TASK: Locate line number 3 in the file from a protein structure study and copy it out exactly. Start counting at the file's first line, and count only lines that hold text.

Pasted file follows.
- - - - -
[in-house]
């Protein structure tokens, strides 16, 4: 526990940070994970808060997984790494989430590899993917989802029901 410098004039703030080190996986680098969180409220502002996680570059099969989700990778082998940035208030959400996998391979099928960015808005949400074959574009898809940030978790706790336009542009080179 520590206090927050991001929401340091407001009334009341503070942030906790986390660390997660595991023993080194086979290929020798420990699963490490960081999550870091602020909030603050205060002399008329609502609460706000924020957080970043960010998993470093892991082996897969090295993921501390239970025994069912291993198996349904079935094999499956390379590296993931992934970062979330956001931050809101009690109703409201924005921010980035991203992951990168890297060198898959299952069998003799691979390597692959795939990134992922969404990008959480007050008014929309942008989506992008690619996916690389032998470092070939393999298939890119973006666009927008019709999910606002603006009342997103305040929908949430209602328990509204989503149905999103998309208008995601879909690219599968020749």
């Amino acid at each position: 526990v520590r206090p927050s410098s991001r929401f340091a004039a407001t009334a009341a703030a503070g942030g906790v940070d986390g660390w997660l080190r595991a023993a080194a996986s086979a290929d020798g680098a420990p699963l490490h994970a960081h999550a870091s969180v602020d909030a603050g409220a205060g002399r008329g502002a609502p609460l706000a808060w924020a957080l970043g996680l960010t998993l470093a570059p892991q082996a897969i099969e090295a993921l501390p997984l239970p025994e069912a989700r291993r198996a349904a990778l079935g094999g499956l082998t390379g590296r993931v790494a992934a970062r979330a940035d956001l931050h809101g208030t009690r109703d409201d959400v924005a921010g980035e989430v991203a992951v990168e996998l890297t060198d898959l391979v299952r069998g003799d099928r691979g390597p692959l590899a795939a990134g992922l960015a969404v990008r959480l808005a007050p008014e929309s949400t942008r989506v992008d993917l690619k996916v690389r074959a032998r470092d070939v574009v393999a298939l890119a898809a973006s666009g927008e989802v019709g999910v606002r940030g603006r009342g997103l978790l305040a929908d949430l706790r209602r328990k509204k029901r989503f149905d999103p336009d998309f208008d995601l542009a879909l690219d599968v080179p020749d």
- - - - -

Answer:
């Amino acid at each position: 526990v520590r206090p927050s410098s991001r929401f340091a004039a407001t009334a009341a703030a503070g942030g906790v940070d986390g660390w997660l080190r595991a023993a080194a996986s086979a290929d020798g680098a420990p699963l490490h994970a960081h999550a870091s969180v602020d909030a603050g409220a205060g002399r008329g502002a609502p609460l706000a808060w924020a957080l970043g996680l960010t998993l470093a570059p892991q082996a897969i099969e090295a993921l501390p997984l239970p025994e069912a989700r291993r198996a349904a990778l079935g094999g499956l082998t390379g590296r993931v790494a992934a970062r979330a940035d956001l931050h809101g208030t009690r109703d409201d959400v924005a921010g980035e989430v991203a992951v990168e996998l890297t060198d898959l391979v299952r069998g003799d099928r691979g390597p692959l590899a795939a990134g992922l960015a969404v990008r959480l808005a007050p008014e929309s949400t942008r989506v992008d993917l690619k996916v690389r074959a032998r470092d070939v574009v393999a298939l890119a898809a973006s666009g927008e989802v019709g999910v606002r940030g603006r009342g997103l978790l305040a929908d949430l706790r209602r328990k509204k029901r989503f149905d999103p336009d998309f208008d995601l542009a879909l690219d599968v080179p020749d």